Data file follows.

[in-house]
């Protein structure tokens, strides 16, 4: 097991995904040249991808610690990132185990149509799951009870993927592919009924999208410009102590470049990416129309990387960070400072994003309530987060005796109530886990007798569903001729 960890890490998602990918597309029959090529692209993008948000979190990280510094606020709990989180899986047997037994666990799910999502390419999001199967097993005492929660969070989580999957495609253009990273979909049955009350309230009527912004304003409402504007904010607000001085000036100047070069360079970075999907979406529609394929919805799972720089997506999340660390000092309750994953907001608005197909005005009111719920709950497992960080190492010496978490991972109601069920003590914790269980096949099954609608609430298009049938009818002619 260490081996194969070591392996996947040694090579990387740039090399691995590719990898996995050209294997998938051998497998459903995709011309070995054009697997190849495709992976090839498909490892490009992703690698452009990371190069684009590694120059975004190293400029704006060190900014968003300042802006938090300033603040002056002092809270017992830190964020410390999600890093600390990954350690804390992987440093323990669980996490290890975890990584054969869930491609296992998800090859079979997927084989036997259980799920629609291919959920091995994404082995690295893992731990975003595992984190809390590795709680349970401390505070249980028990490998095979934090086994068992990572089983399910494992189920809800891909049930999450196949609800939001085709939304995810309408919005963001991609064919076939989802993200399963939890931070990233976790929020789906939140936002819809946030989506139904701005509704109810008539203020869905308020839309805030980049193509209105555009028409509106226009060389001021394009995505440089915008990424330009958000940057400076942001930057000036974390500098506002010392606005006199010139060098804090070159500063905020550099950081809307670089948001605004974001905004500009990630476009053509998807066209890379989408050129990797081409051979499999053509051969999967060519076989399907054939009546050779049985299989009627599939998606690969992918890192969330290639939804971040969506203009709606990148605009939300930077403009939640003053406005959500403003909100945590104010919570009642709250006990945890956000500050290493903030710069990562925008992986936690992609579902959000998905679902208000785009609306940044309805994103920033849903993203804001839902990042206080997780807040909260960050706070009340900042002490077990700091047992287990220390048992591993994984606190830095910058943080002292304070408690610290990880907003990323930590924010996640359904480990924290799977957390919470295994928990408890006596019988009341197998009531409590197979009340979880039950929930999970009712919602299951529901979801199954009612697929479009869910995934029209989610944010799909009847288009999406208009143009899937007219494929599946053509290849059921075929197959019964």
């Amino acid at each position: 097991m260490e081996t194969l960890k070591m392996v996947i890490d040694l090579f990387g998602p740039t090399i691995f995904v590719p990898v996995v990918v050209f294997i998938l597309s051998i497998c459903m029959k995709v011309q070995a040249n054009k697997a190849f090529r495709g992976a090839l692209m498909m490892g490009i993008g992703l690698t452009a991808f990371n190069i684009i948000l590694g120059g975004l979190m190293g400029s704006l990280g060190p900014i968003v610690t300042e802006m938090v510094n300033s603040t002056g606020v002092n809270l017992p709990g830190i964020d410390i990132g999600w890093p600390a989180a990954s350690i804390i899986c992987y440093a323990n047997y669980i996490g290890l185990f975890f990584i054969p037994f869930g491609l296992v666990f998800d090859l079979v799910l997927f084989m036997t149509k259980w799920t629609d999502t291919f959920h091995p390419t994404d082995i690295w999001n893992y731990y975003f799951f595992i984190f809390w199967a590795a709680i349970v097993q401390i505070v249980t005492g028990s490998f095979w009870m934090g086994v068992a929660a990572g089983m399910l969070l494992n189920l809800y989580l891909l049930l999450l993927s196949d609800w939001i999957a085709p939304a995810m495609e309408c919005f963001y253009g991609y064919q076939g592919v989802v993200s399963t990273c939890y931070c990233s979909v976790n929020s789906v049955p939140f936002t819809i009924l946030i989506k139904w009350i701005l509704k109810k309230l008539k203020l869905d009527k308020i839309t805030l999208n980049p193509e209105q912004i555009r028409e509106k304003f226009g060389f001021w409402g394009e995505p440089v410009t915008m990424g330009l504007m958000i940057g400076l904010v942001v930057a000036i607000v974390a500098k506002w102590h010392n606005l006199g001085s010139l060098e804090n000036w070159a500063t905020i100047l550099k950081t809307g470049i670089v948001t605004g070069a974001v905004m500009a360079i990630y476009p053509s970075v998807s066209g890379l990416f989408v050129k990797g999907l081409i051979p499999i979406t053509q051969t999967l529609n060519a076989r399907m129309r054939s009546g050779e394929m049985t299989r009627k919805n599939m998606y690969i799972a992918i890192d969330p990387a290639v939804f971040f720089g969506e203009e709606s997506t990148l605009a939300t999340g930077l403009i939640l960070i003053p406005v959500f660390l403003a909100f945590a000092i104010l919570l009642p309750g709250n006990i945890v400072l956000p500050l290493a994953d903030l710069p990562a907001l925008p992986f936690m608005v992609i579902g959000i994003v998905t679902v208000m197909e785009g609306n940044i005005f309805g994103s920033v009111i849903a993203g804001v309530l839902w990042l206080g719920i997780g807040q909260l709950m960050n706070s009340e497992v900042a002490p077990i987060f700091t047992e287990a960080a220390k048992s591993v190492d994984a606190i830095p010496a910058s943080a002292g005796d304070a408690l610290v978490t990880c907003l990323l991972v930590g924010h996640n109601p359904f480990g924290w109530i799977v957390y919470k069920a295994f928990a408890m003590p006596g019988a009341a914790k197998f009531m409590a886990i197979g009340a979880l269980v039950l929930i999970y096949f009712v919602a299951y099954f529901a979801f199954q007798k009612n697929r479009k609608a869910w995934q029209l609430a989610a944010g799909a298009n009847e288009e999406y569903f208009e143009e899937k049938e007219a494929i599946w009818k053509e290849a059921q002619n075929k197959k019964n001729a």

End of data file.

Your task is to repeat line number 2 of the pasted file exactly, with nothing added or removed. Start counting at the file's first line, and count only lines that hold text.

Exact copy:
């Protein structure tokens, strides 16, 4: 097991995904040249991808610690990132185990149509799951009870993927592919009924999208410009102590470049990416129309990387960070400072994003309530987060005796109530886990007798569903001729 960890890490998602990918597309029959090529692209993008948000979190990280510094606020709990989180899986047997037994666990799910999502390419999001199967097993005492929660969070989580999957495609253009990273979909049955009350309230009527912004304003409402504007904010607000001085000036100047070069360079970075999907979406529609394929919805799972720089997506999340660390000092309750994953907001608005197909005005009111719920709950497992960080190492010496978490991972109601069920003590914790269980096949099954609608609430298009049938009818002619 260490081996194969070591392996996947040694090579990387740039090399691995590719990898996995050209294997998938051998497998459903995709011309070995054009697997190849495709992976090839498909490892490009992703690698452009990371190069684009590694120059975004190293400029704006060190900014968003300042802006938090300033603040002056002092809270017992830190964020410390999600890093600390990954350690804390992987440093323990669980996490290890975890990584054969869930491609296992998800090859079979997927084989036997259980799920629609291919959920091995994404082995690295893992731990975003595992984190809390590795709680349970401390505070249980028990490998095979934090086994068992990572089983399910494992189920809800891909049930999450196949609800939001085709939304995810309408919005963001991609064919076939989802993200399963939890931070990233976790929020789906939140936002819809946030989506139904701005509704109810008539203020869905308020839309805030980049193509209105555009028409509106226009060389001021394009995505440089915008990424330009958000940057400076942001930057000036974390500098506002010392606005006199010139060098804090070159500063905020550099950081809307670089948001605004974001905004500009990630476009053509998807066209890379989408050129990797081409051979499999053509051969999967060519076989399907054939009546050779049985299989009627599939998606690969992918890192969330290639939804971040969506203009709606990148605009939300930077403009939640003053406005959500403003909100945590104010919570009642709250006990945890956000500050290493903030710069990562925008992986936690992609579902959000998905679902208000785009609306940044309805994103920033849903993203804001839902990042206080997780807040909260960050706070009340900042002490077990700091047992287990220390048992591993994984606190830095910058943080002292304070408690610290990880907003990323930590924010996640359904480990924290799977957390919470295994928990408890006596019988009341197998009531409590197979009340979880039950929930999970009712919602299951529901979801199954009612697929479009869910995934029209989610944010799909009847288009999406208009143009899937007219494929599946053509290849059921075929197959019964």